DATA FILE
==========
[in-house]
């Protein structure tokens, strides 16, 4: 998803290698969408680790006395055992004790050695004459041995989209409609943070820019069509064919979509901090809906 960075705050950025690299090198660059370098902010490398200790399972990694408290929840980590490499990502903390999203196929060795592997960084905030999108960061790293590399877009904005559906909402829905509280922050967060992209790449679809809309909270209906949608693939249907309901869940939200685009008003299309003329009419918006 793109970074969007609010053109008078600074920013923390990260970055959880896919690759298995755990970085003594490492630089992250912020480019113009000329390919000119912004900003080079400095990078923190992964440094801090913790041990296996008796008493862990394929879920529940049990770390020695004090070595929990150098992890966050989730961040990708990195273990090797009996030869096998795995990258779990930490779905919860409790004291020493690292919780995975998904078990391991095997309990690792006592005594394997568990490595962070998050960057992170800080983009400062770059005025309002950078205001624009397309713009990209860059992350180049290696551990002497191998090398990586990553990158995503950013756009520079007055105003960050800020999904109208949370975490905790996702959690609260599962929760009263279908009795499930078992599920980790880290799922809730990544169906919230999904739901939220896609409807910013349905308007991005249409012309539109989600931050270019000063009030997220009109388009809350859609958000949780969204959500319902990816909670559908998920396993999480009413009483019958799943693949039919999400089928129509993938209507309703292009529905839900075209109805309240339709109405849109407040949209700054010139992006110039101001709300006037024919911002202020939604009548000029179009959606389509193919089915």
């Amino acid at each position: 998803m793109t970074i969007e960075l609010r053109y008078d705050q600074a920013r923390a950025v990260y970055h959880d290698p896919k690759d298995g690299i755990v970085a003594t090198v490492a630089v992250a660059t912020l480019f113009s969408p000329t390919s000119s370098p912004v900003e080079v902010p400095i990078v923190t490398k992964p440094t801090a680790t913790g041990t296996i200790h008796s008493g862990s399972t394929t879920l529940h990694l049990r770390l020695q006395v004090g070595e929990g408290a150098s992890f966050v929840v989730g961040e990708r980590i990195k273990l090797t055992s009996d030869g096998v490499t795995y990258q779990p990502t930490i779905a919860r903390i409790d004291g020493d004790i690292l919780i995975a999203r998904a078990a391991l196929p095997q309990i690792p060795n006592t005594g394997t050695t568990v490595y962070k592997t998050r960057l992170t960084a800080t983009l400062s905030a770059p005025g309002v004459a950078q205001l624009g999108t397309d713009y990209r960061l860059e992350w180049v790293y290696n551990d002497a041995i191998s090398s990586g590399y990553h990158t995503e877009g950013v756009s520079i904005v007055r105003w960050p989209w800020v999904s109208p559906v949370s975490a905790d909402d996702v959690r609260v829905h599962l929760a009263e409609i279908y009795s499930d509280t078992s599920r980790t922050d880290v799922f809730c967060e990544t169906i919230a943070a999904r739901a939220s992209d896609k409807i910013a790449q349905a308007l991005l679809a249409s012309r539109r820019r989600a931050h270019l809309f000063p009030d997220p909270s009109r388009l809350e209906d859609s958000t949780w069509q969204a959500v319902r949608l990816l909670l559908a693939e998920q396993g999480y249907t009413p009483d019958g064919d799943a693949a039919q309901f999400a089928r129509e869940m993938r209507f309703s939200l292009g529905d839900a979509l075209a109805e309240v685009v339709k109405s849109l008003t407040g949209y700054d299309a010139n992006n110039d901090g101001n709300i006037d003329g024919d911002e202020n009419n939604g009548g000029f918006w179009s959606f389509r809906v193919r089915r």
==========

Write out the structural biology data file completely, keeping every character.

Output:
[in-house]
């Protein structure tokens, strides 16, 4: 998803290698969408680790006395055992004790050695004459041995989209409609943070820019069509064919979509901090809906 960075705050950025690299090198660059370098902010490398200790399972990694408290929840980590490499990502903390999203196929060795592997960084905030999108960061790293590399877009904005559906909402829905509280922050967060992209790449679809809309909270209906949608693939249907309901869940939200685009008003299309003329009419918006 793109970074969007609010053109008078600074920013923390990260970055959880896919690759298995755990970085003594490492630089992250912020480019113009000329390919000119912004900003080079400095990078923190992964440094801090913790041990296996008796008493862990394929879920529940049990770390020695004090070595929990150098992890966050989730961040990708990195273990090797009996030869096998795995990258779990930490779905919860409790004291020493690292919780995975998904078990391991095997309990690792006592005594394997568990490595962070998050960057992170800080983009400062770059005025309002950078205001624009397309713009990209860059992350180049290696551990002497191998090398990586990553990158995503950013756009520079007055105003960050800020999904109208949370975490905790996702959690609260599962929760009263279908009795499930078992599920980790880290799922809730990544169906919230999904739901939220896609409807910013349905308007991005249409012309539109989600931050270019000063009030997220009109388009809350859609958000949780969204959500319902990816909670559908998920396993999480009413009483019958799943693949039919999400089928129509993938209507309703292009529905839900075209109805309240339709109405849109407040949209700054010139992006110039101001709300006037024919911002202020939604009548000029179009959606389509193919089915």
């Amino acid at each position: 998803m793109t970074i969007e960075l609010r053109y008078d705050q600074a920013r923390a950025v990260y970055h959880d290698p896919k690759d298995g690299i755990v970085a003594t090198v490492a630089v992250a660059t912020l480019f113009s969408p000329t390919s000119s370098p912004v900003e080079v902010p400095i990078v923190t490398k992964p440094t801090a680790t913790g041990t296996i200790h008796s008493g862990s399972t394929t879920l529940h990694l049990r770390l020695q006395v004090g070595e929990g408290a150098s992890f966050v929840v989730g961040e990708r980590i990195k273990l090797t055992s009996d030869g096998v490499t795995y990258q779990p990502t930490i779905a919860r903390i409790d004291g020493d004790i690292l919780i995975a999203r998904a078990a391991l196929p095997q309990i690792p060795n006592t005594g394997t050695t568990v490595y962070k592997t998050r960057l992170t960084a800080t983009l400062s905030a770059p005025g309002v004459a950078q205001l624009g999108t397309d713009y990209r960061l860059e992350w180049v790293y290696n551990d002497a041995i191998s090398s990586g590399y990553h990158t995503e877009g950013v756009s520079i904005v007055r105003w960050p989209w800020v999904s109208p559906v949370s975490a905790d909402d996702v959690r609260v829905h599962l929760a009263e409609i279908y009795s499930d509280t078992s599920r980790t922050d880290v799922f809730c967060e990544t169906i919230a943070a999904r739901a939220s992209d896609k409807i910013a790449q349905a308007l991005l679809a249409s012309r539109r820019r989600a931050h270019l809309f000063p009030d997220p909270s009109r388009l809350e209906d859609s958000t949780w069509q969204a959500v319902r949608l990816l909670l559908a693939e998920q396993g999480y249907t009413p009483d019958g064919d799943a693949a039919q309901f999400a089928r129509e869940m993938r209507f309703s939200l292009g529905d839900a979509l075209a109805e309240v685009v339709k109405s849109l008003t407040g949209y700054d299309a010139n992006n110039d901090g101001n709300i006037d003329g024919d911002e202020n009419n939604g009548g000029f918006w179009s959606f389509r809906v193919r089915r």